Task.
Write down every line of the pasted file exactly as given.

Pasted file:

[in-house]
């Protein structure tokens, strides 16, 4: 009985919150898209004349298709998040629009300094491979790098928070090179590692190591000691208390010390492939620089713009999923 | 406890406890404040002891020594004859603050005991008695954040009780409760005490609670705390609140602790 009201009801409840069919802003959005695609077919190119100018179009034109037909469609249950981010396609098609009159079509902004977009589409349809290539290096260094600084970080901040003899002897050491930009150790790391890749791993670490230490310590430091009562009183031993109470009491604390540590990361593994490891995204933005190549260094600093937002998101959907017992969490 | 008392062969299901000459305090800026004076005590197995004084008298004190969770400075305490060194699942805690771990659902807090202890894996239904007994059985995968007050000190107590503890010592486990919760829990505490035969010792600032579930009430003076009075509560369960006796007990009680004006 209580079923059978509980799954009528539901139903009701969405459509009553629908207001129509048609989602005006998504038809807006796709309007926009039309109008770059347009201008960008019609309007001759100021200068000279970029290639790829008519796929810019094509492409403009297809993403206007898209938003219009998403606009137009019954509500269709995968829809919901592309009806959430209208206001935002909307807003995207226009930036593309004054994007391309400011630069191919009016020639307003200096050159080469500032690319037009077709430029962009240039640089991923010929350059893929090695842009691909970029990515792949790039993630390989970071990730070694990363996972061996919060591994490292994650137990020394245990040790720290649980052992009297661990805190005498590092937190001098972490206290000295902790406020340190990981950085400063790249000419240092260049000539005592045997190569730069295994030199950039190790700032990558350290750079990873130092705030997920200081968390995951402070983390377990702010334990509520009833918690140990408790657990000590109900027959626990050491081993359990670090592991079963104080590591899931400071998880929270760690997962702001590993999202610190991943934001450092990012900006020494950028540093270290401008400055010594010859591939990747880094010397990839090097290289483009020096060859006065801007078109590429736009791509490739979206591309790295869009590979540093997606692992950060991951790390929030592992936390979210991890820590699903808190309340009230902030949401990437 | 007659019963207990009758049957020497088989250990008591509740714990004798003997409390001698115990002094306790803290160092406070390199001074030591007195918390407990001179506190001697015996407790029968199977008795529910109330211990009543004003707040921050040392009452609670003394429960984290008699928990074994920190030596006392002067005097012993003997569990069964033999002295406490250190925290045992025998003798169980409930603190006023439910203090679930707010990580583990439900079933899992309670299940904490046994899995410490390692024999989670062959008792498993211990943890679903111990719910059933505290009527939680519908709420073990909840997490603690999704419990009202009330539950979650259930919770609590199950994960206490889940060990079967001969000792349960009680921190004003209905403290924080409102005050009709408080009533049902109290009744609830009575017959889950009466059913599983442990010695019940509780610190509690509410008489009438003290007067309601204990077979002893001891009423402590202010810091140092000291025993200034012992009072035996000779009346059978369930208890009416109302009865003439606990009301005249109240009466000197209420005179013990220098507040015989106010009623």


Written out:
[in-house]
């Protein structure tokens, strides 16, 4: 009985919150898209004349298709998040629009300094491979790098928070090179590692190591000691208390010390492939620089713009999923 | 406890406890404040002891020594004859603050005991008695954040009780409760005490609670705390609140602790 009201009801409840069919802003959005695609077919190119100018179009034109037909469609249950981010396609098609009159079509902004977009589409349809290539290096260094600084970080901040003899002897050491930009150790790391890749791993670490230490310590430091009562009183031993109470009491604390540590990361593994490891995204933005190549260094600093937002998101959907017992969490 | 008392062969299901000459305090800026004076005590197995004084008298004190969770400075305490060194699942805690771990659902807090202890894996239904007994059985995968007050000190107590503890010592486990919760829990505490035969010792600032579930009430003076009075509560369960006796007990009680004006 209580079923059978509980799954009528539901139903009701969405459509009553629908207001129509048609989602005006998504038809807006796709309007926009039309109008770059347009201008960008019609309007001759100021200068000279970029290639790829008519796929810019094509492409403009297809993403206007898209938003219009998403606009137009019954509500269709995968829809919901592309009806959430209208206001935002909307807003995207226009930036593309004054994007391309400011630069191919009016020639307003200096050159080469500032690319037009077709430029962009240039640089991923010929350059893929090695842009691909970029990515792949790039993630390989970071990730070694990363996972061996919060591994490292994650137990020394245990040790720290649980052992009297661990805190005498590092937190001098972490206290000295902790406020340190990981950085400063790249000419240092260049000539005592045997190569730069295994030199950039190790700032990558350290750079990873130092705030997920200081968390995951402070983390377990702010334990509520009833918690140990408790657990000590109900027959626990050491081993359990670090592991079963104080590591899931400071998880929270760690997962702001590993999202610190991943934001450092990012900006020494950028540093270290401008400055010594010859591939990747880094010397990839090097290289483009020096060859006065801007078109590429736009791509490739979206591309790295869009590979540093997606692992950060991951790390929030592992936390979210991890820590699903808190309340009230902030949401990437 | 007659019963207990009758049957020497088989250990008591509740714990004798003997409390001698115990002094306790803290160092406070390199001074030591007195918390407990001179506190001697015996407790029968199977008795529910109330211990009543004003707040921050040392009452609670003394429960984290008699928990074994920190030596006392002067005097012993003997569990069964033999002295406490250190925290045992025998003798169980409930603190006023439910203090679930707010990580583990439900079933899992309670299940904490046994899995410490390692024999989670062959008792498993211990943890679903111990719910059933505290009527939680519908709420073990909840997490603690999704419990009202009330539950979650259930919770609590199950994960206490889940060990079967001969000792349960009680921190004003209905403290924080409102005050009709408080009533049902109290009744609830009575017959889950009466059913599983442990010695019940509780610190509690509410008489009438003290007067309601204990077979002893001891009423402590202010810091140092000291025993200034012992009072035996000779009346059978369930208890009416109302009865003439606990009301005249109240009466000197209420005179013990220098507040015989106010009623």